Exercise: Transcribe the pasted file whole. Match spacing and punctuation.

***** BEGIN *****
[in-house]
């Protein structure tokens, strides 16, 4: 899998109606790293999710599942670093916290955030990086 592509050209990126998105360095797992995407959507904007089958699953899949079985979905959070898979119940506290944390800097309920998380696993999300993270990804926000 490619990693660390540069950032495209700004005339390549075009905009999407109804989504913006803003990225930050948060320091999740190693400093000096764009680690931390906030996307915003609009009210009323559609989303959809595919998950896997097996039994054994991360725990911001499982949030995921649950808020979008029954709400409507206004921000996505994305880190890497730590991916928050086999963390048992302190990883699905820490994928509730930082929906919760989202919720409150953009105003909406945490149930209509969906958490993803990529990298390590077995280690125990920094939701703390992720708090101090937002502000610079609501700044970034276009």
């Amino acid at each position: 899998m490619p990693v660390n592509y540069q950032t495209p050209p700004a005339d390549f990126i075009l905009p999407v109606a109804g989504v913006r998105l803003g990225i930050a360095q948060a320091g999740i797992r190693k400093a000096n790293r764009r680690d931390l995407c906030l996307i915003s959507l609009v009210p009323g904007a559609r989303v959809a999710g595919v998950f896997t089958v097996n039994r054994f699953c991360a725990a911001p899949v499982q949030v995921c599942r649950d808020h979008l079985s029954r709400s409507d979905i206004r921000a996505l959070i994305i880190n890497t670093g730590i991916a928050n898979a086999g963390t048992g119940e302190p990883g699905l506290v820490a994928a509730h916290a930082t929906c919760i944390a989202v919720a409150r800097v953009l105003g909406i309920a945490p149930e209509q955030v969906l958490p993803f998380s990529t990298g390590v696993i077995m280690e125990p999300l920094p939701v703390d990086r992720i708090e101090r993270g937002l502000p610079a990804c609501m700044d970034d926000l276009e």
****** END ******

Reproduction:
[in-house]
């Protein structure tokens, strides 16, 4: 899998109606790293999710599942670093916290955030990086 592509050209990126998105360095797992995407959507904007089958699953899949079985979905959070898979119940506290944390800097309920998380696993999300993270990804926000 490619990693660390540069950032495209700004005339390549075009905009999407109804989504913006803003990225930050948060320091999740190693400093000096764009680690931390906030996307915003609009009210009323559609989303959809595919998950896997097996039994054994991360725990911001499982949030995921649950808020979008029954709400409507206004921000996505994305880190890497730590991916928050086999963390048992302190990883699905820490994928509730930082929906919760989202919720409150953009105003909406945490149930209509969906958490993803990529990298390590077995280690125990920094939701703390992720708090101090937002502000610079609501700044970034276009």
């Amino acid at each position: 899998m490619p990693v660390n592509y540069q950032t495209p050209p700004a005339d390549f990126i075009l905009p999407v109606a109804g989504v913006r998105l803003g990225i930050a360095q948060a320091g999740i797992r190693k400093a000096n790293r764009r680690d931390l995407c906030l996307i915003s959507l609009v009210p009323g904007a559609r989303v959809a999710g595919v998950f896997t089958v097996n039994r054994f699953c991360a725990a911001p899949v499982q949030v995921c599942r649950d808020h979008l079985s029954r709400s409507d979905i206004r921000a996505l959070i994305i880190n890497t670093g730590i991916a928050n898979a086999g963390t048992g119940e302190p990883g699905l506290v820490a994928a509730h916290a930082t929906c919760i944390a989202v919720a409150r800097v953009l105003g909406i309920a945490p149930e209509q955030v969906l958490p993803f998380s990529t990298g390590v696993i077995m280690e125990p999300l920094p939701v703390d990086r992720i708090e101090r993270g937002l502000p610079a990804c609501m700044d970034d926000l276009e």